SPOILER ALERT: Do not read if you haven’t seen the series finale of “Killing Eve” (“Hello, Losers”), which aired Sunday, April 10 on BBC America and AMC Plus.
In their last confrontation, Eve (Sandra Oh) and Carolyn (Fiona Shaw) sit perfectly still in an unassuming pub, eyeing the other with wary disdain as Villanelle (Jodie Comer) plays darts in the other room. “One of the great unspoken truths about life, Eve, is that people behave exactly as you expect them to,” Carolyn finally says. “Take you, for example. You’re about to embark on some mad endgame when you know, deep down, you’re just a woman who likes an inappropriately timed croissant on a Sunday morning.”
As Carolyn almost certainly expected, Eve counters: “And you are going to race me to it, even though you know deep down, you don’t have an excuse anymore.” She’s right — or at least she was, before Carolyn decides to pull a more contrarian move.
“I was going to do that, yes,” Carolyn allows. “But now I’m going to behave exactly as you’d expect me to — and do something different.”
As I watched the baffling final sequence of “Killing Eve,” I thought back to this exchange and wondered if this particular flavor of defiance was the show’s goal all along. Over four seasons, it spent much of its time and energy subverting spy stories and making genuinely shocking choices that left viewers reeling. In its last few minutes, though, the show goes in such a completely typical direction that it’s almost more jarring for it. After the series finale finally lets Villanelle and Eve consummate their long simmering sexual tension and bring down The Twelve, it almost immediately pivots to someone murdering Villanelle in cold blood as Eve stares on in horror.
The whole thing is so abrupt, so hackneyed, so amazingly unoriginal that for one hopeful minute, I was sure it had to be a trick. But no: “Killing Eve” really ends with Villanelle drifting away into the Thames, Jack in “Titanic” style, as Eve screams into the night. When the show’s signature block lettering slams “THE END” onto the screen, it’s so jarring that it feels like a slap in the face.
If I were to give the show the benefit of the doubt, I’d say that it made such a cliché choice on purpose. Like Carolyn, maybe Season 4 showrunner Laura Neal (who wrote the series finale) wanted to surprise people by not surprising people. Pulling off such a move, however, requires some serious finesse that this blunt force trauma of an ending just doesn’t have.
Anyone who’s seen a single spy thriller could have called this “twist” from a mile away. Hell, anyone who’s gotten invested in a TV love story between two queer women should’ve been steeling themselves for tragedy the second Eve and Villanelle finally found some semblance of happiness. Granted, this particular couple was made up of a rogue assassin and spy who flirted with death even more than each other. This ending working wouldn’t necessarily have come down to both of them making it out alive. But if one or both of them were going to end the series dead, Eve stepping back from an embrace only to see Villanelle blinking through a gunshot wound is as boring a death scene as it gets. (See also: “Buffy the Vampire Slayer” infamously killing off Tara in much the same way over 20 years ago.) For as much as the swelling music and harrowing shots of Villanelle’s corpse floating away tried to underline the drama of the moment, it was way too predictable to be at all effective. This absolute most basic way to end an otherwise complex story just made everything that came before it seem like an enormous tease.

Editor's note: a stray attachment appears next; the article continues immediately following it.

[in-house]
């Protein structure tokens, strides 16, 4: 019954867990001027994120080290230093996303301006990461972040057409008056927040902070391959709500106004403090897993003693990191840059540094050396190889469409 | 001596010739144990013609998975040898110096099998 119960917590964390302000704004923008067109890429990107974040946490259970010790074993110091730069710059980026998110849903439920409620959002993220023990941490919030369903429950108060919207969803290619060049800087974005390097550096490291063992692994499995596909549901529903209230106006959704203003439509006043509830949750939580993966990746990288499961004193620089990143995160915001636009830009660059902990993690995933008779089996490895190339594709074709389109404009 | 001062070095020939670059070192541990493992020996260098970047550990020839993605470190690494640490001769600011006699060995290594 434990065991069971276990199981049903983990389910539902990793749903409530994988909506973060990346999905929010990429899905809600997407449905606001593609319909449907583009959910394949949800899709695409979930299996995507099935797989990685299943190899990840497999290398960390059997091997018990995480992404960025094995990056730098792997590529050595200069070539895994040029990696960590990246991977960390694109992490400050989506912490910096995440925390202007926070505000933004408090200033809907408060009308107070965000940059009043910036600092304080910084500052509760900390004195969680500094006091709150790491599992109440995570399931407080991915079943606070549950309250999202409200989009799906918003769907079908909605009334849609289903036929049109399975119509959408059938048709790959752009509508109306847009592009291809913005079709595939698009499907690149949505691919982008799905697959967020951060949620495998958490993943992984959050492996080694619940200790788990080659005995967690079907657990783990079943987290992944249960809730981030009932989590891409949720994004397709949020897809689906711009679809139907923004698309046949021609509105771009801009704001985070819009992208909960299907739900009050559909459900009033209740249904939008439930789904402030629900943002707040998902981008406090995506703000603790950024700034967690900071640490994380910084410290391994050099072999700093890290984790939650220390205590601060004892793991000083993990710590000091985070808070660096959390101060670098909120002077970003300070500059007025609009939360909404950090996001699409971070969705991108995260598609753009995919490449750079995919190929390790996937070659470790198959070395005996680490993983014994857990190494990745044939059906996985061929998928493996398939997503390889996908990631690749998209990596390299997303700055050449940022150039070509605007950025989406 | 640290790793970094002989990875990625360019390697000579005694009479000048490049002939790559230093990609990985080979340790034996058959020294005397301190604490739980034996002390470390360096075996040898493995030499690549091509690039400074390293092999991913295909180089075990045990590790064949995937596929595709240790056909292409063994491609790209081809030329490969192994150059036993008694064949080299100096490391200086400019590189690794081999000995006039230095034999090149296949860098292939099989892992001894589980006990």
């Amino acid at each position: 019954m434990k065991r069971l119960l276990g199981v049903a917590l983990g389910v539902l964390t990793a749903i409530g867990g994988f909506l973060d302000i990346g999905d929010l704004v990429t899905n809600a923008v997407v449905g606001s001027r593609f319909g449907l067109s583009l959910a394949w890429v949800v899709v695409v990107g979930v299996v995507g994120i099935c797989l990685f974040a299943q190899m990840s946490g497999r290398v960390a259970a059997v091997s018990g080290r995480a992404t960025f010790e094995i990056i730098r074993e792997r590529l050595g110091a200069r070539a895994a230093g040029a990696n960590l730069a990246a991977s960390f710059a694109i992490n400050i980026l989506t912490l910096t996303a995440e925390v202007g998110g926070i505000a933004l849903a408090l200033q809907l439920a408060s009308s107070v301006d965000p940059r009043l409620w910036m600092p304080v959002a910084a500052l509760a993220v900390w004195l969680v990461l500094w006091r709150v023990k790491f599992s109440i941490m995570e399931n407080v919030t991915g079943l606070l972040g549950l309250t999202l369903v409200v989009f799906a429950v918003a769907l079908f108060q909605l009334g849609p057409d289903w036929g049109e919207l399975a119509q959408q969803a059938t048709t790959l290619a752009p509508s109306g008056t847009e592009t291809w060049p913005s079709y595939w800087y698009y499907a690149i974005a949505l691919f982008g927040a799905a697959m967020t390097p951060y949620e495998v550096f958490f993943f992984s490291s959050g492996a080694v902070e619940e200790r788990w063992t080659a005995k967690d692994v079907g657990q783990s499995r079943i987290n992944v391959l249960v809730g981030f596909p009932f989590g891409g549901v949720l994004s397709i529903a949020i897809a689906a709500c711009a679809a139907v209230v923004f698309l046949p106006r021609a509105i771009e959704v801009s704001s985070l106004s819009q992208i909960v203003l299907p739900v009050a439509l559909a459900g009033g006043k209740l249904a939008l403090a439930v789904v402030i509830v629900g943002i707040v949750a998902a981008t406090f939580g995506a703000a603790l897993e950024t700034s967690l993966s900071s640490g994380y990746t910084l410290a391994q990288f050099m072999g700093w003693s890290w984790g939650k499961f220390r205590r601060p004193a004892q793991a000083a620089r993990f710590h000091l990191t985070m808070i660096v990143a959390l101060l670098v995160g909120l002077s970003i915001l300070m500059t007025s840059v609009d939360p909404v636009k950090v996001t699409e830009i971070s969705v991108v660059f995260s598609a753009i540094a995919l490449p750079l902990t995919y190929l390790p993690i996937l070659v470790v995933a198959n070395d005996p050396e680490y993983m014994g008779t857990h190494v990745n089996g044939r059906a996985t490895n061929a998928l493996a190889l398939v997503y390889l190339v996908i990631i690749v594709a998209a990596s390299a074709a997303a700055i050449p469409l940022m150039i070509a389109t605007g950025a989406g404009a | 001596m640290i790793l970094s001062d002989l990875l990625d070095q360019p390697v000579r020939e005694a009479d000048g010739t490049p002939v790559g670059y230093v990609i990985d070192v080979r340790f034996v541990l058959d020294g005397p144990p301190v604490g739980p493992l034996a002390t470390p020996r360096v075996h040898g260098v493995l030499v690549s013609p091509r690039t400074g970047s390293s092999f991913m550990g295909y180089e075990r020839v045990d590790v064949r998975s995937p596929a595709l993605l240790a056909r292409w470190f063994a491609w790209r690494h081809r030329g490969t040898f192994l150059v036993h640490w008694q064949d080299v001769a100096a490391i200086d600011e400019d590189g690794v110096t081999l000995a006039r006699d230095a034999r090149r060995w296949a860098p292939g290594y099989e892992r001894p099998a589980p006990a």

“Killing Eve” has always presented a challenge for whichever showrunner took it over from season to season as if running a particularly tricky relay race. After creator Phoebe Waller-Bridge left the first season on a huge cliffhanger before leaving the show itself, it can’t have been easy for Emerald Fennell to pick up where she left off, let alone move the narrative past Eve stabbing Villanelle in the gut. Over time, as was probably inevitable given the constant turnover, the series became more and more convoluted, introducing new mythology and complications that never quite gelled.
But in its most rewarding moments, the show nevertheless delighted in keeping its audience in suspense by avoiding the most expected bends in the road to discover more intriguing avenues beyond. With a chaotic assassin and the woman who can’t help but admire her at its center, “Killing Eve” was at its best when peeling back a layer no one even realized was there to reveal something more knotted and fascinating therein. It delighted in the erotic and macabre, unearthing jokes in the most unexpected (and even downright disgusting) places. It explored female desire in its rawest, most dangerous forms without dismissing it. It drew such sharp portraits of women yearning for more — for life, for death, for every wonderful and terrible moment in between — that they drew blood.
When it was good, “Killing Eve” was smart, sexy, and truly shocking. Its tedious ending, echoing too many other disappointing conclusions, achieves none of that. Instead, the show gives its once vibrant characters a dull sendoff that, if nothing else, would’ve once made them yawn.
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